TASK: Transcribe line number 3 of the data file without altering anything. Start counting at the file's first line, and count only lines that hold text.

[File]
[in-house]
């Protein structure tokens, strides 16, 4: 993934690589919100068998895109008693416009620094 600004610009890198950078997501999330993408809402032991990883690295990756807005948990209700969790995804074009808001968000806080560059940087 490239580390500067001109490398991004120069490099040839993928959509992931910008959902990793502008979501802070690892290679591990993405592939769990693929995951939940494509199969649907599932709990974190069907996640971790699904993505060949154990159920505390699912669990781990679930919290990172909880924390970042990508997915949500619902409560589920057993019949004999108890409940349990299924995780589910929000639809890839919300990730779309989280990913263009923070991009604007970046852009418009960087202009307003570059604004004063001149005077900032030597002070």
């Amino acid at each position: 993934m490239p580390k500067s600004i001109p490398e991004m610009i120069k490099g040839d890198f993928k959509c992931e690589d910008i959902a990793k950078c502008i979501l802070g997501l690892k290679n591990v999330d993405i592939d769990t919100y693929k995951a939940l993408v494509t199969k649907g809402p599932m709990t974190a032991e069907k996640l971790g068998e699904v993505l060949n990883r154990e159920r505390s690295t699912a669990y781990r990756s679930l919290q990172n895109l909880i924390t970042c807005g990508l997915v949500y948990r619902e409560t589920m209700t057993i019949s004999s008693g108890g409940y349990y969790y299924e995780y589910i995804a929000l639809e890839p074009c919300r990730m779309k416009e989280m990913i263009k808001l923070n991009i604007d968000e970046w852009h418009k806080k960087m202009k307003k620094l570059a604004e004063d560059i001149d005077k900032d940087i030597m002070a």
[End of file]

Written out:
């Amino acid at each position: 993934m490239p580390k500067s600004i001109p490398e991004m610009i120069k490099g040839d890198f993928k959509c992931e690589d910008i959902a990793k950078c502008i979501l802070g997501l690892k290679n591990v999330d993405i592939d769990t919100y693929k995951a939940l993408v494509t199969k649907g809402p599932m709990t974190a032991e069907k996640l971790g068998e699904v993505l060949n990883r154990e159920r505390s690295t699912a669990y781990r990756s679930l919290q990172n895109l909880i924390t970042c807005g990508l997915v949500y948990r619902e409560t589920m209700t057993i019949s004999s008693g108890g409940y349990y969790y299924e995780y589910i995804a929000l639809e890839p074009c919300r990730m779309k416009e989280m990913i263009k808001l923070n991009i604007d968000e970046w852009h418009k806080k960087m202009k307003k620094l570059a604004e004063d560059i001149d005077k900032d940087i030597m002070a």